Most scuffles at the feed “trough” don’t result in injury, but there is always that potential. Dominant horses may also push away those lower in the pecking order leaving them with too little to eat. Use these strategies to make sure all the horses in your herd get equal opportunity to enjoy each meal.

First, group horses according to compatibility. Usually, this means housing geldings with geldings and mares with mares, rather than mixing the sexes. You’ll know who gets along best by watching them in group situations. Food adds a contentious element, so be sure to check how the horses relate when food is delivered to the feeders. Some that seem relaxed might turn into aggressive bullies when food comes into the picture.

Whenever possible, try to present multiple feeding stations so less-dominant herd members have a place to access to eat in peace. This may mean dropping hay at various distances in the middle of the pasture. Remember to make sure you don’t put food in areas where a horse could get trapped next to a fence or structure. Remove all twine and wire from distributed hay, and if you use metal or rubber feeders, make sure legs won’t get entrapped during a skirmish.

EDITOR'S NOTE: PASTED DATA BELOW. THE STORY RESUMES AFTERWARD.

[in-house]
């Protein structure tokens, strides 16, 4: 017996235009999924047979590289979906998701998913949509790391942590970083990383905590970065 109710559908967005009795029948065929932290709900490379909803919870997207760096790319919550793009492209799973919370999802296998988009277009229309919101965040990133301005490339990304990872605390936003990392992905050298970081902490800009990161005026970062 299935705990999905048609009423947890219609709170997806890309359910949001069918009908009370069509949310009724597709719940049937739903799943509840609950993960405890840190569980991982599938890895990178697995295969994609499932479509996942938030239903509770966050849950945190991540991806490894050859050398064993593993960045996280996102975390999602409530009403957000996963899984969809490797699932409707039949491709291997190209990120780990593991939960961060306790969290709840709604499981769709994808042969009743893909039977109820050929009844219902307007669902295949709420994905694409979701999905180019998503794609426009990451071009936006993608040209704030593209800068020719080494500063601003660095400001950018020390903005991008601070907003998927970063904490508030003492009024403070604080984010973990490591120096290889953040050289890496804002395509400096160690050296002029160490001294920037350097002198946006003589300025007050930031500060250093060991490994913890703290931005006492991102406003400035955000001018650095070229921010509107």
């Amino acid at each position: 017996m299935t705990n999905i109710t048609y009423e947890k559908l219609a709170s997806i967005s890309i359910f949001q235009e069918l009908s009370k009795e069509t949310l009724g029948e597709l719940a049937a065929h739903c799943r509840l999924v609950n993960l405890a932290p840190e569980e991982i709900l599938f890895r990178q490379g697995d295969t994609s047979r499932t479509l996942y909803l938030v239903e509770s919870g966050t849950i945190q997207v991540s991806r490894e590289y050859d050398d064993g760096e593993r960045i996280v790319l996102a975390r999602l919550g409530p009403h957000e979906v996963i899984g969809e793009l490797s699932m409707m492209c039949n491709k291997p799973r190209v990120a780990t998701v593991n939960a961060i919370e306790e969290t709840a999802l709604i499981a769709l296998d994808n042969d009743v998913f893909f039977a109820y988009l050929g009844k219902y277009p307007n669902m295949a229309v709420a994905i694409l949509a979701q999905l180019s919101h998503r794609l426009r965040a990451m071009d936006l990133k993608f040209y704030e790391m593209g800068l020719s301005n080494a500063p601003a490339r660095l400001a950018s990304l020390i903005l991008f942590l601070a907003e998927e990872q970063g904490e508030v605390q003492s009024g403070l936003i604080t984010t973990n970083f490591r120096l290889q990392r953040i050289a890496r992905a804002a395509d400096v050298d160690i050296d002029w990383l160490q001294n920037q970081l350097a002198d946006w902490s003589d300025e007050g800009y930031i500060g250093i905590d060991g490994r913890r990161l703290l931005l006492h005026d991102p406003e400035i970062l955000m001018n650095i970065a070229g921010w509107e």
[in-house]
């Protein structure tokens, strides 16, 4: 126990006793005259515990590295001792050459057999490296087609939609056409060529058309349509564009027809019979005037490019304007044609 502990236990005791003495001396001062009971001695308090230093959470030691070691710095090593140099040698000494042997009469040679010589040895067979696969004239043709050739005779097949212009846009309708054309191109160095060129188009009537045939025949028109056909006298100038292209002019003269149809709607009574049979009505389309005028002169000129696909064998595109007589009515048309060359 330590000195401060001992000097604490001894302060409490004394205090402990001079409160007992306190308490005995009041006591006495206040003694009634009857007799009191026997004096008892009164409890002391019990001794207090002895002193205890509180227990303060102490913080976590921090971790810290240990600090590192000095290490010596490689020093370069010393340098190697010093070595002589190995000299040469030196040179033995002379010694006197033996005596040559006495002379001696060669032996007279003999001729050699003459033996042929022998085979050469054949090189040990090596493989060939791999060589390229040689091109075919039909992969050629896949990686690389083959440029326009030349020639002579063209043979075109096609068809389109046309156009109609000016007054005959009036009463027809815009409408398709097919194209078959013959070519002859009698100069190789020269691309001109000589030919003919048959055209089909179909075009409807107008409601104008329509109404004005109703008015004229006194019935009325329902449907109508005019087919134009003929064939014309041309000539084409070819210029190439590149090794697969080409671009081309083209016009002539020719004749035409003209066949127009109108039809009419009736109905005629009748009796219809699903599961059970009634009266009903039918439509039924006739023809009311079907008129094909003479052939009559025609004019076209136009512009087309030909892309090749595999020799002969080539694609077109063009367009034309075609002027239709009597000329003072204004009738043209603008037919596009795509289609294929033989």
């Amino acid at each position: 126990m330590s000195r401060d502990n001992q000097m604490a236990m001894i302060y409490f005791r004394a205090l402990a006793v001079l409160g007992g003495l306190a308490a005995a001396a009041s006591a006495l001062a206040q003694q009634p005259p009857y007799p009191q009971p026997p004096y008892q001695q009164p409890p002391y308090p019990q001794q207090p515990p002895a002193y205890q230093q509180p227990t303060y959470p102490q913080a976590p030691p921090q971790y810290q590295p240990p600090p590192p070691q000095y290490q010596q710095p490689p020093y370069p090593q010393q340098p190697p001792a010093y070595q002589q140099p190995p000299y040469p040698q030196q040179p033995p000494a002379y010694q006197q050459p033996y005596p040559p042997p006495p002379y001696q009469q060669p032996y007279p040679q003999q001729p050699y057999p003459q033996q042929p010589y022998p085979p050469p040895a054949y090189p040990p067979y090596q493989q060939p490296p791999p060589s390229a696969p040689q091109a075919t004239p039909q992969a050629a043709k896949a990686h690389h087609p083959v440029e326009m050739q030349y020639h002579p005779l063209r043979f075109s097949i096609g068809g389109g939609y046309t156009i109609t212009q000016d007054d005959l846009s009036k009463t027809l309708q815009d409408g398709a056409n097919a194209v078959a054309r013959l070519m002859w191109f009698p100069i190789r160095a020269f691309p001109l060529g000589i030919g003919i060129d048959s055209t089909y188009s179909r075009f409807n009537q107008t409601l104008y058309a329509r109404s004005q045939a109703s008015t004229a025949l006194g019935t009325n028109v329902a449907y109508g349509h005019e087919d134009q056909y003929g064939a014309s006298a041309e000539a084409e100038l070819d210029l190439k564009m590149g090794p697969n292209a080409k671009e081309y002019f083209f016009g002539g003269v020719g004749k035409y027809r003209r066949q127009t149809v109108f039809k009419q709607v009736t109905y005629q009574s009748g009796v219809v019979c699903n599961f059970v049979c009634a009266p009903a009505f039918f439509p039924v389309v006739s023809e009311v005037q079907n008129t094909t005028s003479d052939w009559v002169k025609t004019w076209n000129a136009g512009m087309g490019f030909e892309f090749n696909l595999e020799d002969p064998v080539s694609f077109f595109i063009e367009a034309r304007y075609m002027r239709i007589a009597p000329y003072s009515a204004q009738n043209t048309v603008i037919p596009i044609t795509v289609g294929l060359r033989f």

The number one strategy to prevent herd fighting is to separate dominant or bullying herd members from the group. Removing aggressive horses to an isolated area during feeding might be the most logical and safest strategy to prevent food fights. Quiet conditions also minimize the danger to humans who deliver the feed.

Good common sense, careful observation, and a bit of trial and error all coordinate to create the most peaceful feeding environment that is safe for both horse and human.

By Nancy S. Loving, DVM